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Anesthesiology and Pain Management


The Role of Perfusion Computed Tomography in the Prediction of Cerebral Hyperperfusion Syndrome
Published: Friday, May 20, 2011
Author: Chien Hung Chang et al.

by Chien Hung Chang, Ting Yu Chang, Yeu Jhy Chang, Kuo Lun Huang, Shy Chyi Chin, Shan Jin Ryu, Tao Chieh Yang, Tsong Hai Lee

Background

Hyperperfusion syndrome (HPS) following carotid angioplasty with stenting (CAS) is associated with significant morbidity and mortality. At present, there are no reliable parameters to predict HPS. The aim of this study was to clarify whether perfusion computed tomography (CT) is a feasible and reliable tool in predicting HPS after CAS.

Methodology/Principal Findings

We performed a retrospective case-control study of 54 patients (11 HPS patients and 43 non-HPS) with unilateral severe stenosis of the carotid artery who underwent CAS. We compared the prevalence of vascular risk factors and perfusion CT parameters including regional cerebral blood volume (rCBV), regional cerebral blood flow (rCBF), and time to peak (TTP) within seven days prior to CAS. Demographic information, risk factors for atherosclerosis, and perfusion CT parameters were evaluated by multivariable logistic regression analysis. The rCBV index was calculated as [(ipsilateral rCBV - contralateral rCBV)/contralateral rCBV], and indices of rCBF and TTP were similarly calculated. We found that eleven patients had HPS, including five with intracranial hemorrhages (ICHs) of whom three died. After a comparison with non-HPS control subjects, independent predictors of HPS included the severity of ipsilateral carotid artery stenosis, 3-hour mean systolic blood pressure (3 h SBP) after CAS, pre-stenting rCBV index >0.15 and TTP index >0.22.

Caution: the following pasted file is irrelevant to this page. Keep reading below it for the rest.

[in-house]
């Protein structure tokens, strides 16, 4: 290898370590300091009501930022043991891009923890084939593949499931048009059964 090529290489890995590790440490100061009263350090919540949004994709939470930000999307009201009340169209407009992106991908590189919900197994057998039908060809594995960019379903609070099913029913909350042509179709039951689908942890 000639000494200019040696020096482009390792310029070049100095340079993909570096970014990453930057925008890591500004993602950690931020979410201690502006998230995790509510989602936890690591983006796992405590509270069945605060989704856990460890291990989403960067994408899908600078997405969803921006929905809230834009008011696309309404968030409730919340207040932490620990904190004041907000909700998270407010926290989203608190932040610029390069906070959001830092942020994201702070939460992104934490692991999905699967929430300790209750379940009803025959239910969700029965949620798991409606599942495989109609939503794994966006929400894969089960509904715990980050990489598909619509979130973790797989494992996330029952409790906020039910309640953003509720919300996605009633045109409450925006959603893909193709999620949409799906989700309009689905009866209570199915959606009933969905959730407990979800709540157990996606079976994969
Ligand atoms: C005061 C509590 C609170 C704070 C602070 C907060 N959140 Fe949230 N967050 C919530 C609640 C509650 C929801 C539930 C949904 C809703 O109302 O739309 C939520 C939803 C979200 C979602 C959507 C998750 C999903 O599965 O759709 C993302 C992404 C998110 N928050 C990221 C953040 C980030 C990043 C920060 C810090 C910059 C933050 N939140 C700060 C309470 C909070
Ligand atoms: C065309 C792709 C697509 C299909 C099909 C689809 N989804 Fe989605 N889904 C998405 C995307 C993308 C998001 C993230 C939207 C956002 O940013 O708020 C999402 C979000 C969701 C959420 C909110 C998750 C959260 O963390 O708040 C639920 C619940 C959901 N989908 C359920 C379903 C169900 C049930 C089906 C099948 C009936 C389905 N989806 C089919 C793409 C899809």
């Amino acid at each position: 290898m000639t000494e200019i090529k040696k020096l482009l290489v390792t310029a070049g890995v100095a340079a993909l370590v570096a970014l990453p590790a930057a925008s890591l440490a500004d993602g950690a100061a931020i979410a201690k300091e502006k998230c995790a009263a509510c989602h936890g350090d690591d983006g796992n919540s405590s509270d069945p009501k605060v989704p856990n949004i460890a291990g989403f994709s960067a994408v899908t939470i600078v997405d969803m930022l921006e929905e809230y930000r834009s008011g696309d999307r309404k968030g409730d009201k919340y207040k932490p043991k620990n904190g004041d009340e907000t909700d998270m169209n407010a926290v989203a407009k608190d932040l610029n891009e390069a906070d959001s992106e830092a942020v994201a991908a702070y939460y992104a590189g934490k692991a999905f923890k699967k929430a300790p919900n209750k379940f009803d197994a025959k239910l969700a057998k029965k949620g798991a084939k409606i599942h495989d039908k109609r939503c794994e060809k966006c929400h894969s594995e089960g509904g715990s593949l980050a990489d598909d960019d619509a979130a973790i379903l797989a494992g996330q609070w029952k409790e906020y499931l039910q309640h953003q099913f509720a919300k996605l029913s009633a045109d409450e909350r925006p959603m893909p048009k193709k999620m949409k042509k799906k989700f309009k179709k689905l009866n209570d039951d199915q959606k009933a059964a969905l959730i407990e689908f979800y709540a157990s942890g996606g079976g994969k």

Conclusions/Significance

The combination of severe ipsilateral carotid stenosis, 3 h SBP after CAS, rCBV index and TTP index provides a potential screening tool for predicting HPS in patients with unilateral carotid stenosis receiving CAS. In addition, adequate management of post-stenting blood pressure is the most important treatable factor in preventing HPS in these high risk patients.

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